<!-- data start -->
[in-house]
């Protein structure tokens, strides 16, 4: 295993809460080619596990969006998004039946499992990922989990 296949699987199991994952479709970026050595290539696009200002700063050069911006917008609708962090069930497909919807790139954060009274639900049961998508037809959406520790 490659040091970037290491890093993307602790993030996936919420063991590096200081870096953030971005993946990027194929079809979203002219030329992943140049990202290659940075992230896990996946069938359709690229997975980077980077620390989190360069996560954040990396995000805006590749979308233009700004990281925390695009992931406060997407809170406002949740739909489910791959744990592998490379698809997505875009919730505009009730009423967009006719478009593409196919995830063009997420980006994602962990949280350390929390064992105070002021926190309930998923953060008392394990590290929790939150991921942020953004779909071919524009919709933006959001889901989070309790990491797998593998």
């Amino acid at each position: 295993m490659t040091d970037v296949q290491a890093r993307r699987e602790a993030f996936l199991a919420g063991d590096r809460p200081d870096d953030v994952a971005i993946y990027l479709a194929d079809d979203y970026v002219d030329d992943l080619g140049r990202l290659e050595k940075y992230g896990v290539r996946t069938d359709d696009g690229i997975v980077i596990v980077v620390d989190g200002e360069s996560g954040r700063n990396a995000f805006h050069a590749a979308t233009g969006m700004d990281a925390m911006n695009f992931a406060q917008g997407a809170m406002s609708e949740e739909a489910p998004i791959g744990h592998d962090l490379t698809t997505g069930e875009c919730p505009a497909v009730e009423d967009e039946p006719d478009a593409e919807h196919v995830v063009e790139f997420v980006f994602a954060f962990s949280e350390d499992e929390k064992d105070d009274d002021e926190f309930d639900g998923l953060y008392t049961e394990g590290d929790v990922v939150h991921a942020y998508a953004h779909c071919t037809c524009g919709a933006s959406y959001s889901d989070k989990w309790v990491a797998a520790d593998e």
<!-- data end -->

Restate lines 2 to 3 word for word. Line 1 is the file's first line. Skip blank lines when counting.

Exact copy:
């Protein structure tokens, strides 16, 4: 295993809460080619596990969006998004039946499992990922989990 296949699987199991994952479709970026050595290539696009200002700063050069911006917008609708962090069930497909919807790139954060009274639900049961998508037809959406520790 490659040091970037290491890093993307602790993030996936919420063991590096200081870096953030971005993946990027194929079809979203002219030329992943140049990202290659940075992230896990996946069938359709690229997975980077980077620390989190360069996560954040990396995000805006590749979308233009700004990281925390695009992931406060997407809170406002949740739909489910791959744990592998490379698809997505875009919730505009009730009423967009006719478009593409196919995830063009997420980006994602962990949280350390929390064992105070002021926190309930998923953060008392394990590290929790939150991921942020953004779909071919524009919709933006959001889901989070309790990491797998593998």
């Amino acid at each position: 295993m490659t040091d970037v296949q290491a890093r993307r699987e602790a993030f996936l199991a919420g063991d590096r809460p200081d870096d953030v994952a971005i993946y990027l479709a194929d079809d979203y970026v002219d030329d992943l080619g140049r990202l290659e050595k940075y992230g896990v290539r996946t069938d359709d696009g690229i997975v980077i596990v980077v620390d989190g200002e360069s996560g954040r700063n990396a995000f805006h050069a590749a979308t233009g969006m700004d990281a925390m911006n695009f992931a406060q917008g997407a809170m406002s609708e949740e739909a489910p998004i791959g744990h592998d962090l490379t698809t997505g069930e875009c919730p505009a497909v009730e009423d967009e039946p006719d478009a593409e919807h196919v995830v063009e790139f997420v980006f994602a954060f962990s949280e350390d499992e929390k064992d105070d009274d002021e926190f309930d639900g998923l953060y008392t049961e394990g590290d929790v990922v939150h991921a942020y998508a953004h779909c071919t037809c524009g919709a933006s959406y959001s889901d989070k989990w309790v990491a797998a520790d593998e």